Friday, April 21, 2017

Nasturtiums & Leucospermum

What do common nasturtiums (Tropaeolum majus) and exotic Leucospermum have to do with one another?  Nothing really, other than that they're both plants.  However, today I took a short hike through my neighborhood and down the nearby trail I explored in a March post to check on the nasturtiums I'd seen tumbling down the slope along the trail behind my next door neighbor's house.  On the return trip, I took some photos of another neighbor's yellow pincushion plant and thought I'd share both in a single post.

First the nasturtiums.

I took this photo, included in my earlier post on the trail, on March 3rd before the plants bloomed

This is the same area, photographed from the other direction, taken earlier today.  I waited longer to get back to the area than I should have but, with temperatures reaching into the upper 80sF this afternoon, I didn't think I should put it off any longer.

Closer view of the mass of nasturtiums

I spent several minutes staring at this small tree, thinking that the flowers looked very familiar.  After checking photos on-line, I concluded that this is probably a lemon verbena (Aloysia citrodora).  If it looks this good on an untended trail, watered only by run-off from the neighbor's property, I think I may have to try growing it in my own garden.


In another March post, I shared a photo of the huge noID orange Leucospermum growing in one neighbor's front garden.  The yellow Leucospermum grown by another neighbor wasn't blooming at that time but it is now.  I can't help admiring it every time I drive by so I wanted to give you an opportunity to admire it too.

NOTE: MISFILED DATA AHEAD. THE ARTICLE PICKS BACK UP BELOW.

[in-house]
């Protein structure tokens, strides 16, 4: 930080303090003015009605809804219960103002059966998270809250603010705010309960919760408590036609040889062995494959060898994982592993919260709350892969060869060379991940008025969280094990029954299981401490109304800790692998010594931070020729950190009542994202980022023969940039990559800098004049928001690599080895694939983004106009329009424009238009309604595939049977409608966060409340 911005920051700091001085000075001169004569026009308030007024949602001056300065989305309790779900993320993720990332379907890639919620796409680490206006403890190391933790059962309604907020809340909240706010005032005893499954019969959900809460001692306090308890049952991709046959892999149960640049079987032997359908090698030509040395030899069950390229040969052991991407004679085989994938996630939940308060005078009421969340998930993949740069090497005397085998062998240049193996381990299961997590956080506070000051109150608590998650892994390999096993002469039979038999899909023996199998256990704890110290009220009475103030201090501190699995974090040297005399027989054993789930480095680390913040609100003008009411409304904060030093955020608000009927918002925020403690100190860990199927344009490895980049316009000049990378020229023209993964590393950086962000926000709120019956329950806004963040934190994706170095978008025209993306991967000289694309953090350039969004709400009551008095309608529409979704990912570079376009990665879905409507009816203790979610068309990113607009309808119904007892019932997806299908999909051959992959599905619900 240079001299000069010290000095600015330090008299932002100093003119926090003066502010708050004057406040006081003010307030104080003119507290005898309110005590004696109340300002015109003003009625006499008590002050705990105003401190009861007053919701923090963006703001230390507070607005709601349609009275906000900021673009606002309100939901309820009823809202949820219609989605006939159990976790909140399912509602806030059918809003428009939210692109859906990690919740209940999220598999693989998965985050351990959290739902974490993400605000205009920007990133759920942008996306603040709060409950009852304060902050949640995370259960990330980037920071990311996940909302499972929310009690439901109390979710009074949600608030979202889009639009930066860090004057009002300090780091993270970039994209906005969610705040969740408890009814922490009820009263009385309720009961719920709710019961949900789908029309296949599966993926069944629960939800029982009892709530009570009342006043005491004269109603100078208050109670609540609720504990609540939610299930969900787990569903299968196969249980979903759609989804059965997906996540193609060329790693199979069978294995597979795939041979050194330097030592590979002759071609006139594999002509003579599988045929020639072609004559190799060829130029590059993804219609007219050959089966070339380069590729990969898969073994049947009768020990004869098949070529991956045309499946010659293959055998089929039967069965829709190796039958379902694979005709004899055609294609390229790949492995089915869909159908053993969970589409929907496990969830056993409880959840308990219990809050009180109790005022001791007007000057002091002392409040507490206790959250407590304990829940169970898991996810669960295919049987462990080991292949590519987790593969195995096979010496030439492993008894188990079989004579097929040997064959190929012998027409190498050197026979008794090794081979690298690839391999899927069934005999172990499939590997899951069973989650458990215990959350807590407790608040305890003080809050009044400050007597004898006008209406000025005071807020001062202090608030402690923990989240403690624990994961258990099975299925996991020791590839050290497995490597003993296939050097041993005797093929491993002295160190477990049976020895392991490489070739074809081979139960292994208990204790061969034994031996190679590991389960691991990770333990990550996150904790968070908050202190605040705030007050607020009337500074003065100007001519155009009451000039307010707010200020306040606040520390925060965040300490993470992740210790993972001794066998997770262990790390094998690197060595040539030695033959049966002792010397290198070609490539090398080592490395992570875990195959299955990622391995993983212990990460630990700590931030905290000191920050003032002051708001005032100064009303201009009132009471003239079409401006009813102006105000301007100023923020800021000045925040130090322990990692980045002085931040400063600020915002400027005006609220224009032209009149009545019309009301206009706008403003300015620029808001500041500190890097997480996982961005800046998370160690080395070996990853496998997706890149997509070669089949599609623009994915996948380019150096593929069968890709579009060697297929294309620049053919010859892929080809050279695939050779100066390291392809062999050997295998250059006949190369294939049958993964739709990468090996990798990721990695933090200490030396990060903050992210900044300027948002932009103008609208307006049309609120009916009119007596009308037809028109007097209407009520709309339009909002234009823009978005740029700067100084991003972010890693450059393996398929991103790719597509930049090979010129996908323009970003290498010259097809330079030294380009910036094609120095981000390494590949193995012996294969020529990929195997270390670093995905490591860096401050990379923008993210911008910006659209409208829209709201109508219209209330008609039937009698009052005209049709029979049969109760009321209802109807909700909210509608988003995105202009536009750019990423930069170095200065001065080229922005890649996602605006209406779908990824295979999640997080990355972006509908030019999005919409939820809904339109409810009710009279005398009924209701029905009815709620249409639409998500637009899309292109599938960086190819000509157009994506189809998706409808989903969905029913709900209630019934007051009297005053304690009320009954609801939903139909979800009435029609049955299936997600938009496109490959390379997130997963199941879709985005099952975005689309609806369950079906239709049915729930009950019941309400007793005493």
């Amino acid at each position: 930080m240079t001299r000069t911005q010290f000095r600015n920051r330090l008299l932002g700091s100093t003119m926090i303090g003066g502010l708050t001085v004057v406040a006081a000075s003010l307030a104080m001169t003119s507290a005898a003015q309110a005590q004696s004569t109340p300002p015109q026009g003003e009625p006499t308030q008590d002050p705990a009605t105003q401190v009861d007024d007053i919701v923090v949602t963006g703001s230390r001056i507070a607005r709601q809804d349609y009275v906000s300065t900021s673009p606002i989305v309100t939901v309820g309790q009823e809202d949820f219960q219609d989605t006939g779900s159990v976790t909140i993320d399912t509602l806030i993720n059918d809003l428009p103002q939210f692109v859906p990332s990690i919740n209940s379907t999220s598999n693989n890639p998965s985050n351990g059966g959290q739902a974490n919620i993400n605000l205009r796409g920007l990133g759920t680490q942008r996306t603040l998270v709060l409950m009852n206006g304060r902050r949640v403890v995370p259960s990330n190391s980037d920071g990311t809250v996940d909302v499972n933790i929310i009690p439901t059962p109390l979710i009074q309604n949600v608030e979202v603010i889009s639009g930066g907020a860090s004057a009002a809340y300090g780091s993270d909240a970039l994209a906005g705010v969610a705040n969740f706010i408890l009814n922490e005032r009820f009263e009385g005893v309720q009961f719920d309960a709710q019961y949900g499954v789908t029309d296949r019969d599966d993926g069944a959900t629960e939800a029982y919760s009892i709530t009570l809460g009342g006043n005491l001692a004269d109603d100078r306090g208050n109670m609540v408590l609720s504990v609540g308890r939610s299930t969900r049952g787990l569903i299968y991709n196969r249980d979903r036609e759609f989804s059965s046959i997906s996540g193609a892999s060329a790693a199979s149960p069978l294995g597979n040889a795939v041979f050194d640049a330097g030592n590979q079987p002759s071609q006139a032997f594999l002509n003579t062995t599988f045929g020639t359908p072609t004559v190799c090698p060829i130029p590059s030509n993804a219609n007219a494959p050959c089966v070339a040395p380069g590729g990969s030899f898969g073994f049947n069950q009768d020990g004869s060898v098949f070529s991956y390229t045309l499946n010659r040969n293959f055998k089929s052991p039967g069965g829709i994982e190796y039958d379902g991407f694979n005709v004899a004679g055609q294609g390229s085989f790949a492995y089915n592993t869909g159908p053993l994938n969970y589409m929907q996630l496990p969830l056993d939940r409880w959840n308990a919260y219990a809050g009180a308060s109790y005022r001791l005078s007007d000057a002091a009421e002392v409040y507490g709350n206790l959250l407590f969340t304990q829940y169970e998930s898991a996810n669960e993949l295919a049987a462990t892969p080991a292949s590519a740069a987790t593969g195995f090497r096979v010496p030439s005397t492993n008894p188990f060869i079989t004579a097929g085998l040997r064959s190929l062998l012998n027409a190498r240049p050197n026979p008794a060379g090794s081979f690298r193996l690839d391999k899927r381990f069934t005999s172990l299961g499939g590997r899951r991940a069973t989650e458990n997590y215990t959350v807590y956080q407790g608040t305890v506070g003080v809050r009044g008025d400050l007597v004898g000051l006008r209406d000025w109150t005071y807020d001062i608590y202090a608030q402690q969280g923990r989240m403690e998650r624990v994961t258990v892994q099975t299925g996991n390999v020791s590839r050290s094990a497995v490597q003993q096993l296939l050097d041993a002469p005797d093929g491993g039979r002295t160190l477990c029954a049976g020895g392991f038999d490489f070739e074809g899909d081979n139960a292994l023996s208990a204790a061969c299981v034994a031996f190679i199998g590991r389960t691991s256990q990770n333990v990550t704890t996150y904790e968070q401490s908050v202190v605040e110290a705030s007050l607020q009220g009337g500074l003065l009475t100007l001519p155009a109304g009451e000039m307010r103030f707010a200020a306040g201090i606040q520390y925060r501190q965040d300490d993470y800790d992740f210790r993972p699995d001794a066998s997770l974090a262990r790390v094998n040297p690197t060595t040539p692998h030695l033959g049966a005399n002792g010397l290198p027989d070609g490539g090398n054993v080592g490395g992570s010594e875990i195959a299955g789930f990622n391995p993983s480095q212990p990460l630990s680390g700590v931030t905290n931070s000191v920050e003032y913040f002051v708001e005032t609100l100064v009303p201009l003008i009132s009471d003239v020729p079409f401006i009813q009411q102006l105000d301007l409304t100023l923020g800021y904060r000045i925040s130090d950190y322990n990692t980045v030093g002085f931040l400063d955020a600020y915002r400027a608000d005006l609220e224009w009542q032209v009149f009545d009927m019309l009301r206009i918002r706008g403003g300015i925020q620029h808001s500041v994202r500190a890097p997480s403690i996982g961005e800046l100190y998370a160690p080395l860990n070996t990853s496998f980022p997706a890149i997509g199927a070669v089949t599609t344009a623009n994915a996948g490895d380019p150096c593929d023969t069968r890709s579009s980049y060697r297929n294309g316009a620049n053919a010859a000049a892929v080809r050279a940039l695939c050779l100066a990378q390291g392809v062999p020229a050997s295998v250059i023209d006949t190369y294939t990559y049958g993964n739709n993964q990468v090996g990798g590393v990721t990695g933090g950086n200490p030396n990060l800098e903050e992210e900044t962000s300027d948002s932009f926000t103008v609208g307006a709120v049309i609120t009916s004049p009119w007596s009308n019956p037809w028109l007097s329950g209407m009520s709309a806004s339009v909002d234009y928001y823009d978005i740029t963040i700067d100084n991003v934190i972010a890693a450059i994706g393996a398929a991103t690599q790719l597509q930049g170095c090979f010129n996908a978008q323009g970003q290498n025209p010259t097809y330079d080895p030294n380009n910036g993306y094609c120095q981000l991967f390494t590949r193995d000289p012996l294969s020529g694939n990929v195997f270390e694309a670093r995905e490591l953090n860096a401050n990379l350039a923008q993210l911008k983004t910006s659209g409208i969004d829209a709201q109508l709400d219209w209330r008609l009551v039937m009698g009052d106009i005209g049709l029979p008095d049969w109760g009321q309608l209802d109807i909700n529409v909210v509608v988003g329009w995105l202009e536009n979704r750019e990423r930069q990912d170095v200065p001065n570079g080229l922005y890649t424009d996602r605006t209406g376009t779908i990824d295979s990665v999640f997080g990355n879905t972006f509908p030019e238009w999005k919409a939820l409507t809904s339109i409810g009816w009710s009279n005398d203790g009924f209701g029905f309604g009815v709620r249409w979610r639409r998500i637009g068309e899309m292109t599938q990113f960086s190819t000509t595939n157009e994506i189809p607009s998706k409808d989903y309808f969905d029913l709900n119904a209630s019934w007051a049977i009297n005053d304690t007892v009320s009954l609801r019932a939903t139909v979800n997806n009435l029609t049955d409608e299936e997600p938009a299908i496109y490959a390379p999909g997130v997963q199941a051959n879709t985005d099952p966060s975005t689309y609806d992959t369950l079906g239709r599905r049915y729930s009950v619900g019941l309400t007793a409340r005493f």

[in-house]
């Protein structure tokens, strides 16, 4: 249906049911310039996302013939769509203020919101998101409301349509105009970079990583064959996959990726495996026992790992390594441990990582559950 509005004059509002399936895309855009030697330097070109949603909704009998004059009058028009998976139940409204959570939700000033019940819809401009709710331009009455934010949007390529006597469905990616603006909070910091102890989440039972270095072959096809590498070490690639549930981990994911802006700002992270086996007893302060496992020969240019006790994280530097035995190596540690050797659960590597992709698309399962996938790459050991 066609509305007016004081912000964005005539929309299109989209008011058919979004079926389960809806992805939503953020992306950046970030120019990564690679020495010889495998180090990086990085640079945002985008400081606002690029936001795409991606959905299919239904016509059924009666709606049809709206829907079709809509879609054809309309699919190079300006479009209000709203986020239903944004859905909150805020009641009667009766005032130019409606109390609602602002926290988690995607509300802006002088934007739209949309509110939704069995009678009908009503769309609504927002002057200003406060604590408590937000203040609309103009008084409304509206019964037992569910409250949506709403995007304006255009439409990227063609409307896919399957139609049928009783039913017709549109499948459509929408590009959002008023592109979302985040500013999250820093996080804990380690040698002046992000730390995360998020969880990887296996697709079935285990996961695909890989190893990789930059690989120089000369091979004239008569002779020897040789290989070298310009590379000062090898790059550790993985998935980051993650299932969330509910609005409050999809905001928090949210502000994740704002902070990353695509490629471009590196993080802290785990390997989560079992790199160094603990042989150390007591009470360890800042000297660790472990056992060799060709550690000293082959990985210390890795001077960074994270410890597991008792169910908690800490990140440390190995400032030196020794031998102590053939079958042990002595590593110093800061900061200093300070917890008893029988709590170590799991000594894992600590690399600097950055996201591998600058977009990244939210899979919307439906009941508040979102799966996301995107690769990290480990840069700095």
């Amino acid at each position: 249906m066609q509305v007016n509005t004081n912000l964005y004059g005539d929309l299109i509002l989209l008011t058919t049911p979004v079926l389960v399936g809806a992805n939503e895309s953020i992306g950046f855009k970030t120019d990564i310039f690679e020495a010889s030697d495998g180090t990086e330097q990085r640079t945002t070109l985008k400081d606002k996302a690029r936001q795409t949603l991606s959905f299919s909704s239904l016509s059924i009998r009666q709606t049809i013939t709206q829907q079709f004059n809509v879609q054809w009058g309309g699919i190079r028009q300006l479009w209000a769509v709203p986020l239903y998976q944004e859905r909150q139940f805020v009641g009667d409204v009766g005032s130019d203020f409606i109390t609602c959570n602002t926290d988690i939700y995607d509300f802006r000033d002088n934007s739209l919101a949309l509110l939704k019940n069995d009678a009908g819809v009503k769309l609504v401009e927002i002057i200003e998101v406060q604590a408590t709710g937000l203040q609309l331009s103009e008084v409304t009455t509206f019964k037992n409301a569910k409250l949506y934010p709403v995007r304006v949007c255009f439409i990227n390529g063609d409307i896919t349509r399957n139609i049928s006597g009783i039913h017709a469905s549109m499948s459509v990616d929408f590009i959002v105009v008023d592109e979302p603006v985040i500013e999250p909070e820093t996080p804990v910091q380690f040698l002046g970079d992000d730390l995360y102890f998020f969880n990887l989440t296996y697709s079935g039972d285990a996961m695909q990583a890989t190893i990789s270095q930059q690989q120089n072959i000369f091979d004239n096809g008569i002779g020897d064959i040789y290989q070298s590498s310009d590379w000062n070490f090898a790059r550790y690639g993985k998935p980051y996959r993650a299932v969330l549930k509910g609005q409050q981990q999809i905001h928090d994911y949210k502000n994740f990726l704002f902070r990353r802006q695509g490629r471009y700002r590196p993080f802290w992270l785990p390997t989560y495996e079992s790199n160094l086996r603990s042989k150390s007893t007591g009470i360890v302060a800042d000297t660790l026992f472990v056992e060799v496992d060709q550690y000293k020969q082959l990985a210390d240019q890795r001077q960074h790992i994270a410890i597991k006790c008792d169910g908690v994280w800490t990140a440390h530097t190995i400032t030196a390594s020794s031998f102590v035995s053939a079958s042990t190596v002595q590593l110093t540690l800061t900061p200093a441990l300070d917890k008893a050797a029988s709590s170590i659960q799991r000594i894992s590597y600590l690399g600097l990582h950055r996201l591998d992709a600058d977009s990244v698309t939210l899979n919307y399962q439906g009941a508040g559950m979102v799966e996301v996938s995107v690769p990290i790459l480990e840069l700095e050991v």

This plant has bloomed reliably in a brick planter at the top of the neighbor's driveway every year we've lived here


The neighborhood specimens, as well as the beauties featured by another SoCal blogger, Hoover Boo at Piece of Eden, led me to invest in 2 Leucospermum, despite the fact that I've previously killed two of these plants.  As the saying goes, the third time's the charm!  Both my plants are alive and both continue to produce new leaves but there's no sign of flowers yet.

The non-blooming Leucospermum x 'Brandi', planted in March 2016, can be seen in the foreground on the right.  Grevillea 'Ned Kelly' and noID Anigozanthos on the left seem to be taunting the Leucospermum to bloom already!

I planted Leucospermum 'Goldie', shown front and center in the photo above, in my front garden earlier this month.  Its tight leaf buds initially had me thinking it was about to bloom but, no, it too seems intent on taking its time.


Hopefully, they're just investing their energies establishing the deep root systems necessary to make it through our hot, dry summers.

Enjoy your weekend!  I'm off on yet another plant shopping expedition.


All material © 2012-2017 by Kris Peterson for Late to the Garden Party

21 comments: